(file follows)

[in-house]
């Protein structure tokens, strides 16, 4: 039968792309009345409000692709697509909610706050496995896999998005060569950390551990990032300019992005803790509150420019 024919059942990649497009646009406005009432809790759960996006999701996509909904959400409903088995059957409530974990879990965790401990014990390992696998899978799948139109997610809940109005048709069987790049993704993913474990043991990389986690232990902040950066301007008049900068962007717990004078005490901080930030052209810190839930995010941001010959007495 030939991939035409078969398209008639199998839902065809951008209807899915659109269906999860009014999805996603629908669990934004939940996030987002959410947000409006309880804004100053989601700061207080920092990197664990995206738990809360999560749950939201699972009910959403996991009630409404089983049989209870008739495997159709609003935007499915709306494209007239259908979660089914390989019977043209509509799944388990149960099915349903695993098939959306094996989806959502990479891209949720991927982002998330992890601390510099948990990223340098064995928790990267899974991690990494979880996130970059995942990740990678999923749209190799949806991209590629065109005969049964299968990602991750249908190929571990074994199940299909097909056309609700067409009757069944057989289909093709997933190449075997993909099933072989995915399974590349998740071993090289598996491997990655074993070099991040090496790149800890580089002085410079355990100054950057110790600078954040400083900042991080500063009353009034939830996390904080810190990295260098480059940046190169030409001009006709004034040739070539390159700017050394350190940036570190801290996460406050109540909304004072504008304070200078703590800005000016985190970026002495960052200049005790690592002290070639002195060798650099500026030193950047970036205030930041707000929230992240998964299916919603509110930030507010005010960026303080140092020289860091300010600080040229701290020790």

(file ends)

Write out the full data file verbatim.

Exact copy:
[in-house]
């Protein structure tokens, strides 16, 4: 039968792309009345409000692709697509909610706050496995896999998005060569950390551990990032300019992005803790509150420019 024919059942990649497009646009406005009432809790759960996006999701996509909904959400409903088995059957409530974990879990965790401990014990390992696998899978799948139109997610809940109005048709069987790049993704993913474990043991990389986690232990902040950066301007008049900068962007717990004078005490901080930030052209810190839930995010941001010959007495 030939991939035409078969398209008639199998839902065809951008209807899915659109269906999860009014999805996603629908669990934004939940996030987002959410947000409006309880804004100053989601700061207080920092990197664990995206738990809360999560749950939201699972009910959403996991009630409404089983049989209870008739495997159709609003935007499915709306494209007239259908979660089914390989019977043209509509799944388990149960099915349903695993098939959306094996989806959502990479891209949720991927982002998330992890601390510099948990990223340098064995928790990267899974991690990494979880996130970059995942990740990678999923749209190799949806991209590629065109005969049964299968990602991750249908190929571990074994199940299909097909056309609700067409009757069944057989289909093709997933190449075997993909099933072989995915399974590349998740071993090289598996491997990655074993070099991040090496790149800890580089002085410079355990100054950057110790600078954040400083900042991080500063009353009034939830996390904080810190990295260098480059940046190169030409001009006709004034040739070539390159700017050394350190940036570190801290996460406050109540909304004072504008304070200078703590800005000016985190970026002495960052200049005790690592002290070639002195060798650099500026030193950047970036205030930041707000929230992240998964299916919603509110930030507010005010960026303080140092020289860091300010600080040229701290020790």